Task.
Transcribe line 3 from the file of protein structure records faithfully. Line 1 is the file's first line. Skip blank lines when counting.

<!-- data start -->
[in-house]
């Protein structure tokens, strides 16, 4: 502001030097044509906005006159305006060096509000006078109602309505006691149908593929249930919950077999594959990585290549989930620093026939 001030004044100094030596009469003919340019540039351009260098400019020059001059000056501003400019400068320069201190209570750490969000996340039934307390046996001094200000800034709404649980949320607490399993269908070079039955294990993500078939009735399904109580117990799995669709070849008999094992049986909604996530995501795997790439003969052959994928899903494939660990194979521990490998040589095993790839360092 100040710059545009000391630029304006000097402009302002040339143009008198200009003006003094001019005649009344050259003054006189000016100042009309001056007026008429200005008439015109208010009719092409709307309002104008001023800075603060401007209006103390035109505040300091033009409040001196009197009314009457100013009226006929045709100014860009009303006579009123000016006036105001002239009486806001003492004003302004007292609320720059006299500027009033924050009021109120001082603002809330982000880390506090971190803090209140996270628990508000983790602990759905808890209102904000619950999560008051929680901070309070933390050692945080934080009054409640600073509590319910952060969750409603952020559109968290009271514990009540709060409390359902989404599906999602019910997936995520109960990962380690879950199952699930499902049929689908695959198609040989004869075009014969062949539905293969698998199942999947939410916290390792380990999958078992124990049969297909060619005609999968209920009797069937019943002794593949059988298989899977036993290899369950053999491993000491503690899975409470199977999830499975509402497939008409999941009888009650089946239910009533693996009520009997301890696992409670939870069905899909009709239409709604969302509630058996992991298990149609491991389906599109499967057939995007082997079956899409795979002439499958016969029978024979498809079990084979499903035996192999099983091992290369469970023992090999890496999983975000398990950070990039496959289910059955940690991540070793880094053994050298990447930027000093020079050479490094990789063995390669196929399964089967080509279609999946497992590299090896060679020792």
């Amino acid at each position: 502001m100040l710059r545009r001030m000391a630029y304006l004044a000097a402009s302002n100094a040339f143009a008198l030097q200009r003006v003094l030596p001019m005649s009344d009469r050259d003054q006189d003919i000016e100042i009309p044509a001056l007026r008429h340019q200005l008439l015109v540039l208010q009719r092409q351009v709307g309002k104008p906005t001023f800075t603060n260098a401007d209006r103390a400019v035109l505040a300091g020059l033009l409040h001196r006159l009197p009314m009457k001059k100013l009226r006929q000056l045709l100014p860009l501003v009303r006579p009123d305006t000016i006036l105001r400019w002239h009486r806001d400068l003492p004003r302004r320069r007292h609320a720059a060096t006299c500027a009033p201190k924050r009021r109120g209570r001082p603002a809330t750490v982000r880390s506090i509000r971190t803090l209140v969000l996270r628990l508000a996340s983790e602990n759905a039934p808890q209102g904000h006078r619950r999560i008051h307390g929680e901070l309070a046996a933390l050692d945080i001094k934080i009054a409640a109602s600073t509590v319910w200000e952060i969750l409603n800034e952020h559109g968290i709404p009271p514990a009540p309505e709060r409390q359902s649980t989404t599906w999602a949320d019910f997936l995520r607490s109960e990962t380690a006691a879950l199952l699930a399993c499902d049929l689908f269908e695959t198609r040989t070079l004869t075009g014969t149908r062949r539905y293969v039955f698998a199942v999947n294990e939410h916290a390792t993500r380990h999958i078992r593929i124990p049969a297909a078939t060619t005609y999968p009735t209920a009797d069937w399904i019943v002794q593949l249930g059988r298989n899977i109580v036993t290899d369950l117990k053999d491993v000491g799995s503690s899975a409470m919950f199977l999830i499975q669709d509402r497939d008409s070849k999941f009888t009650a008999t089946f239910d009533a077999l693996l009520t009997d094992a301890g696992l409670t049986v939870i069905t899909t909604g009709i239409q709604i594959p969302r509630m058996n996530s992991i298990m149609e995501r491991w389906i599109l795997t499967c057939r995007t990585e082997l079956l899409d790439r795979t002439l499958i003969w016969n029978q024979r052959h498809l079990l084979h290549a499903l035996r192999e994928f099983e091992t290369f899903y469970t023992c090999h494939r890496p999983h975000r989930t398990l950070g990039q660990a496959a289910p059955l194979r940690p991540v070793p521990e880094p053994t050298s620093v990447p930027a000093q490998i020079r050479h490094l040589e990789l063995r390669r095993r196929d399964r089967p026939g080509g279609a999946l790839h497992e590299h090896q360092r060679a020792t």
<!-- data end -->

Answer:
């Amino acid at each position: 502001m100040l710059r545009r001030m000391a630029y304006l004044a000097a402009s302002n100094a040339f143009a008198l030097q200009r003006v003094l030596p001019m005649s009344d009469r050259d003054q006189d003919i000016e100042i009309p044509a001056l007026r008429h340019q200005l008439l015109v540039l208010q009719r092409q351009v709307g309002k104008p906005t001023f800075t603060n260098a401007d209006r103390a400019v035109l505040a300091g020059l033009l409040h001196r006159l009197p009314m009457k001059k100013l009226r006929q000056l045709l100014p860009l501003v009303r006579p009123d305006t000016i006036l105001r400019w002239h009486r806001d400068l003492p004003r302004r320069r007292h609320a720059a060096t006299c500027a009033p201190k924050r009021r109120g209570r001082p603002a809330t750490v982000r880390s506090i509000r971190t803090l209140v969000l996270r628990l508000a996340s983790e602990n759905a039934p808890q209102g904000h006078r619950r999560i008051h307390g929680e901070l309070a046996a933390l050692d945080i001094k934080i009054a409640a109602s600073t509590v319910w200000e952060i969750l409603n800034e952020h559109g968290i709404p009271p514990a009540p309505e709060r409390q359902s649980t989404t599906w999602a949320d019910f997936l995520r607490s109960e990962t380690a006691a879950l199952l699930a399993c499902d049929l689908f269908e695959t198609r040989t070079l004869t075009g014969t149908r062949r539905y293969v039955f698998a199942v999947n294990e939410h916290a390792t993500r380990h999958i078992r593929i124990p049969a297909a078939t060619t005609y999968p009735t209920a009797d069937w399904i019943v002794q593949l249930g059988r298989n899977i109580v036993t290899d369950l117990k053999d491993v000491g799995s503690s899975a409470m919950f199977l999830i499975q669709d509402r497939d008409s070849k999941f009888t009650a008999t089946f239910d009533a077999l693996l009520t009997d094992a301890g696992l409670t049986v939870i069905t899909t909604g009709i239409q709604i594959p969302r509630m058996n996530s992991i298990m149609e995501r491991w389906i599109l795997t499967c057939r995007t990585e082997l079956l899409d790439r795979t002439l499958i003969w016969n029978q024979r052959h498809l079990l084979h290549a499903l035996r192999e994928f099983e091992t290369f899903y469970t023992c090999h494939r890496p999983h975000r989930t398990l950070g990039q660990a496959a289910p059955l194979r940690p991540v070793p521990e880094p053994t050298s620093v990447p930027a000093q490998i020079r050479h490094l040589e990789l063995r390669r095993r196929d399964r089967p026939g080509g279609a999946l790839h497992e590299h090896q360092r060679a020792t």